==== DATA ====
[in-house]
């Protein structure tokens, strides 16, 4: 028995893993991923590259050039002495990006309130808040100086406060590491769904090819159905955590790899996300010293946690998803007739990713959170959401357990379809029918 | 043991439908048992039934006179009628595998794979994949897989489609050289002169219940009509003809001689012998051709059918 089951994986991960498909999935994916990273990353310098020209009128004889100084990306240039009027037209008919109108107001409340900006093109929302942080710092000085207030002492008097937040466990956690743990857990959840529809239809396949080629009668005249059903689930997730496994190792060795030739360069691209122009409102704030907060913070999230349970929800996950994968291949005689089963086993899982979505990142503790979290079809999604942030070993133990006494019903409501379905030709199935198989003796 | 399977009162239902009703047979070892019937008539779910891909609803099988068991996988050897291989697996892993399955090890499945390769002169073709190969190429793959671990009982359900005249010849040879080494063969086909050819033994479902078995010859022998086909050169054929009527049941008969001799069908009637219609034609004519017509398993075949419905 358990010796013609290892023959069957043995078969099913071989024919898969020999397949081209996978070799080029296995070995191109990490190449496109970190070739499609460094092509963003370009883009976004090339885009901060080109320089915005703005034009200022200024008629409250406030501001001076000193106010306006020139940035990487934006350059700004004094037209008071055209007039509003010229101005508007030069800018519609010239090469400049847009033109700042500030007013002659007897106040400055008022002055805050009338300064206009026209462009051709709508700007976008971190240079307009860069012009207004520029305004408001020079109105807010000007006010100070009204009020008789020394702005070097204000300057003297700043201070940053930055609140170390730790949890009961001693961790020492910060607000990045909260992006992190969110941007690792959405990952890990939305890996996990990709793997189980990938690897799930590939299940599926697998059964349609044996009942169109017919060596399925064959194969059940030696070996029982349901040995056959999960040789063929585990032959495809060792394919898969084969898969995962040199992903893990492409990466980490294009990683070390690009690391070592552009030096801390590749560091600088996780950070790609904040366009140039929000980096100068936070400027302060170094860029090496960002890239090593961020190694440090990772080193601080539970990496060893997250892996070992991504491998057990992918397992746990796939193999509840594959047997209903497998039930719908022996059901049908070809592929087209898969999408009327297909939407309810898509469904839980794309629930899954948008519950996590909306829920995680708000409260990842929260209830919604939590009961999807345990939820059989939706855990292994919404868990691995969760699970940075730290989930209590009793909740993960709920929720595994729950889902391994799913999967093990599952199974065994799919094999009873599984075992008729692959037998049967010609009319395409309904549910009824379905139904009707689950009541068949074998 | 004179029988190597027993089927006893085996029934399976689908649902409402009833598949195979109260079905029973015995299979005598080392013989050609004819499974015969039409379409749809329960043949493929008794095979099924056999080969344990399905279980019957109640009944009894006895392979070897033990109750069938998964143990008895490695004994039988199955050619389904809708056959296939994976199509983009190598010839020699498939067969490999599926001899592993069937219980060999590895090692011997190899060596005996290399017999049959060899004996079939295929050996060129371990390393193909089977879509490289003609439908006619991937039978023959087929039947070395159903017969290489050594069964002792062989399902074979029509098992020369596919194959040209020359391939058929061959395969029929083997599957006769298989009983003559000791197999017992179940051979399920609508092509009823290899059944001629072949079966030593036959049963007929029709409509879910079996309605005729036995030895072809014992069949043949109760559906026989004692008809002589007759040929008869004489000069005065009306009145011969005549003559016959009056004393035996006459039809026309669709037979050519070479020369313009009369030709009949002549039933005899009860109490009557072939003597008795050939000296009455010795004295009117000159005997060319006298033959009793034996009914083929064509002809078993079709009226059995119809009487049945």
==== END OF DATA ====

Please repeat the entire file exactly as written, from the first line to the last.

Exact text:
[in-house]
């Protein structure tokens, strides 16, 4: 028995893993991923590259050039002495990006309130808040100086406060590491769904090819159905955590790899996300010293946690998803007739990713959170959401357990379809029918 | 043991439908048992039934006179009628595998794979994949897989489609050289002169219940009509003809001689012998051709059918 089951994986991960498909999935994916990273990353310098020209009128004889100084990306240039009027037209008919109108107001409340900006093109929302942080710092000085207030002492008097937040466990956690743990857990959840529809239809396949080629009668005249059903689930997730496994190792060795030739360069691209122009409102704030907060913070999230349970929800996950994968291949005689089963086993899982979505990142503790979290079809999604942030070993133990006494019903409501379905030709199935198989003796 | 399977009162239902009703047979070892019937008539779910891909609803099988068991996988050897291989697996892993399955090890499945390769002169073709190969190429793959671990009982359900005249010849040879080494063969086909050819033994479902078995010859022998086909050169054929009527049941008969001799069908009637219609034609004519017509398993075949419905 358990010796013609290892023959069957043995078969099913071989024919898969020999397949081209996978070799080029296995070995191109990490190449496109970190070739499609460094092509963003370009883009976004090339885009901060080109320089915005703005034009200022200024008629409250406030501001001076000193106010306006020139940035990487934006350059700004004094037209008071055209007039509003010229101005508007030069800018519609010239090469400049847009033109700042500030007013002659007897106040400055008022002055805050009338300064206009026209462009051709709508700007976008971190240079307009860069012009207004520029305004408001020079109105807010000007006010100070009204009020008789020394702005070097204000300057003297700043201070940053930055609140170390730790949890009961001693961790020492910060607000990045909260992006992190969110941007690792959405990952890990939305890996996990990709793997189980990938690897799930590939299940599926697998059964349609044996009942169109017919060596399925064959194969059940030696070996029982349901040995056959999960040789063929585990032959495809060792394919898969084969898969995962040199992903893990492409990466980490294009990683070390690009690391070592552009030096801390590749560091600088996780950070790609904040366009140039929000980096100068936070400027302060170094860029090496960002890239090593961020190694440090990772080193601080539970990496060893997250892996070992991504491998057990992918397992746990796939193999509840594959047997209903497998039930719908022996059901049908070809592929087209898969999408009327297909939407309810898509469904839980794309629930899954948008519950996590909306829920995680708000409260990842929260209830919604939590009961999807345990939820059989939706855990292994919404868990691995969760699970940075730290989930209590009793909740993960709920929720595994729950889902391994799913999967093990599952199974065994799919094999009873599984075992008729692959037998049967010609009319395409309904549910009824379905139904009707689950009541068949074998 | 004179029988190597027993089927006893085996029934399976689908649902409402009833598949195979109260079905029973015995299979005598080392013989050609004819499974015969039409379409749809329960043949493929008794095979099924056999080969344990399905279980019957109640009944009894006895392979070897033990109750069938998964143990008895490695004994039988199955050619389904809708056959296939994976199509983009190598010839020699498939067969490999599926001899592993069937219980060999590895090692011997190899060596005996290399017999049959060899004996079939295929050996060129371990390393193909089977879509490289003609439908006619991937039978023959087929039947070395159903017969290489050594069964002792062989399902074979029509098992020369596919194959040209020359391939058929061959395969029929083997599957006769298989009983003559000791197999017992179940051979399920609508092509009823290899059944001629072949079966030593036959049963007929029709409509879910079996309605005729036995030895072809014992069949043949109760559906026989004692008809002589007759040929008869004489000069005065009306009145011969005549003559016959009056004393035996006459039809026309669709037979050519070479020369313009009369030709009949002549039933005899009860109490009557072939003597008795050939000296009455010795004295009117000159005997060319006298033959009793034996009914083929064509002809078993079709009226059995119809009487049945």